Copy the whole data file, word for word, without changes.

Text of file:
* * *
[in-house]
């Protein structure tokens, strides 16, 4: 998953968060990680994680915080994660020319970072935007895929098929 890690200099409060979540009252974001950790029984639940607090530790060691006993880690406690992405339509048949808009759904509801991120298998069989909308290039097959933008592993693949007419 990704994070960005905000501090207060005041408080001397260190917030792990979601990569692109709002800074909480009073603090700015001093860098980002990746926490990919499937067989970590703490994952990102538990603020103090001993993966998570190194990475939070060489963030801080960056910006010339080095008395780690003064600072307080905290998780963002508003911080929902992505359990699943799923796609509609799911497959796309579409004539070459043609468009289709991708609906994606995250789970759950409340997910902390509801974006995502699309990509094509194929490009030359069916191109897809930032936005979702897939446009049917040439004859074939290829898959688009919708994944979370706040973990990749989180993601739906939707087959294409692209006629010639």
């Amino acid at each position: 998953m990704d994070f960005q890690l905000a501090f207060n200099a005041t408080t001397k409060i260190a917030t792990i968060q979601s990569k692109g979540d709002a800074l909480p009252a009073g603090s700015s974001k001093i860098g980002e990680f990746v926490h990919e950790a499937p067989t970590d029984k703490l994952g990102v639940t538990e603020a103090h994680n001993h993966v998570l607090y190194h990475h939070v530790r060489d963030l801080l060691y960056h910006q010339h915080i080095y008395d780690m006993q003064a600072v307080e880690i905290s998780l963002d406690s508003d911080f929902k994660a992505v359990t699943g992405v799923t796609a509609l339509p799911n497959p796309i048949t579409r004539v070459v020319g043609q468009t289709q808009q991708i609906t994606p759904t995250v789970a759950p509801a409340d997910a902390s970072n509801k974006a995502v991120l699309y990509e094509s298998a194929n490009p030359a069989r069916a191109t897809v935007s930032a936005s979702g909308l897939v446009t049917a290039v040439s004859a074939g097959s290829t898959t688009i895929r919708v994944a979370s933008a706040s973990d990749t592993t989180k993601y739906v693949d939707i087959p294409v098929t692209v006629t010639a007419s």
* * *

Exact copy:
[in-house]
């Protein structure tokens, strides 16, 4: 998953968060990680994680915080994660020319970072935007895929098929 890690200099409060979540009252974001950790029984639940607090530790060691006993880690406690992405339509048949808009759904509801991120298998069989909308290039097959933008592993693949007419 990704994070960005905000501090207060005041408080001397260190917030792990979601990569692109709002800074909480009073603090700015001093860098980002990746926490990919499937067989970590703490994952990102538990603020103090001993993966998570190194990475939070060489963030801080960056910006010339080095008395780690003064600072307080905290998780963002508003911080929902992505359990699943799923796609509609799911497959796309579409004539070459043609468009289709991708609906994606995250789970759950409340997910902390509801974006995502699309990509094509194929490009030359069916191109897809930032936005979702897939446009049917040439004859074939290829898959688009919708994944979370706040973990990749989180993601739906939707087959294409692209006629010639």
């Amino acid at each position: 998953m990704d994070f960005q890690l905000a501090f207060n200099a005041t408080t001397k409060i260190a917030t792990i968060q979601s990569k692109g979540d709002a800074l909480p009252a009073g603090s700015s974001k001093i860098g980002e990680f990746v926490h990919e950790a499937p067989t970590d029984k703490l994952g990102v639940t538990e603020a103090h994680n001993h993966v998570l607090y190194h990475h939070v530790r060489d963030l801080l060691y960056h910006q010339h915080i080095y008395d780690m006993q003064a600072v307080e880690i905290s998780l963002d406690s508003d911080f929902k994660a992505v359990t699943g992405v799923t796609a509609l339509p799911n497959p796309i048949t579409r004539v070459v020319g043609q468009t289709q808009q991708i609906t994606p759904t995250v789970a759950p509801a409340d997910a902390s970072n509801k974006a995502v991120l699309y990509e094509s298998a194929n490009p030359a069989r069916a191109t897809v935007s930032a936005s979702g909308l897939v446009t049917a290039v040439s004859a074939g097959s290829t898959t688009i895929r919708v994944a979370s933008a706040s973990d990749t592993t989180k993601y739906v693949d939707i087959p294409v098929t692209v006629t010639a007419s």